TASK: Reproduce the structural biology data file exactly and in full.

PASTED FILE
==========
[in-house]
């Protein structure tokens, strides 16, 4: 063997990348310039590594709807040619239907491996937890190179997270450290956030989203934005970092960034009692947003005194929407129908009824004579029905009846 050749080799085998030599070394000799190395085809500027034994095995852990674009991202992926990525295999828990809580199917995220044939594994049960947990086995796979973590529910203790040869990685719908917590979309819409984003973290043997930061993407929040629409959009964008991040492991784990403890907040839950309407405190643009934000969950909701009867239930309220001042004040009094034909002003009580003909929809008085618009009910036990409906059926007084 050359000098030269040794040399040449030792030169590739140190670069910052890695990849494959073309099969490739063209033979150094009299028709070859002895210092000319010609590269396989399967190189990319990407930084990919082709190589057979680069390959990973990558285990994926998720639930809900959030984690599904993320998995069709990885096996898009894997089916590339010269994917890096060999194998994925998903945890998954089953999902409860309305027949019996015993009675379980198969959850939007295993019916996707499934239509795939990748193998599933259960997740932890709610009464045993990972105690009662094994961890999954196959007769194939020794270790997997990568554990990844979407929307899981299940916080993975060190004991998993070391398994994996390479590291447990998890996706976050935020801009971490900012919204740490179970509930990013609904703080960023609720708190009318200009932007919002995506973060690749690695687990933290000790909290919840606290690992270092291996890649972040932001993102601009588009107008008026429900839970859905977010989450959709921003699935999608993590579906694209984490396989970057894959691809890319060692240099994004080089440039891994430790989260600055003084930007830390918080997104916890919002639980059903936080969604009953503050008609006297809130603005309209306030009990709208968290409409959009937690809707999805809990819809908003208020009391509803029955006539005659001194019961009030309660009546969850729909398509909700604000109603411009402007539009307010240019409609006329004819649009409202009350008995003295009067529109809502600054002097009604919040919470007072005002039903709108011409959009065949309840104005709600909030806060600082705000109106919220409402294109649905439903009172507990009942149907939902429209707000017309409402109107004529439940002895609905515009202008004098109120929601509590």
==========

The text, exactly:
[in-house]
């Protein structure tokens, strides 16, 4: 063997990348310039590594709807040619239907491996937890190179997270450290956030989203934005970092960034009692947003005194929407129908009824004579029905009846 050749080799085998030599070394000799190395085809500027034994095995852990674009991202992926990525295999828990809580199917995220044939594994049960947990086995796979973590529910203790040869990685719908917590979309819409984003973290043997930061993407929040629409959009964008991040492991784990403890907040839950309407405190643009934000969950909701009867239930309220001042004040009094034909002003009580003909929809008085618009009910036990409906059926007084 050359000098030269040794040399040449030792030169590739140190670069910052890695990849494959073309099969490739063209033979150094009299028709070859002895210092000319010609590269396989399967190189990319990407930084990919082709190589057979680069390959990973990558285990994926998720639930809900959030984690599904993320998995069709990885096996898009894997089916590339010269994917890096060999194998994925998903945890998954089953999902409860309305027949019996015993009675379980198969959850939007295993019916996707499934239509795939990748193998599933259960997740932890709610009464045993990972105690009662094994961890999954196959007769194939020794270790997997990568554990990844979407929307899981299940916080993975060190004991998993070391398994994996390479590291447990998890996706976050935020801009971490900012919204740490179970509930990013609904703080960023609720708190009318200009932007919002995506973060690749690695687990933290000790909290919840606290690992270092291996890649972040932001993102601009588009107008008026429900839970859905977010989450959709921003699935999608993590579906694209984490396989970057894959691809890319060692240099994004080089440039891994430790989260600055003084930007830390918080997104916890919002639980059903936080969604009953503050008609006297809130603005309209306030009990709208968290409409959009937690809707999805809990819809908003208020009391509803029955006539005659001194019961009030309660009546969850729909398509909700604000109603411009402007539009307010240019409609006329004819649009409202009350008995003295009067529109809502600054002097009604919040919470007072005002039903709108011409959009065949309840104005709600909030806060600082705000109106919220409402294109649905439903009172507990009942149907939902429209707000017309409402109107004529439940002895609905515009202008004098109120929601509590």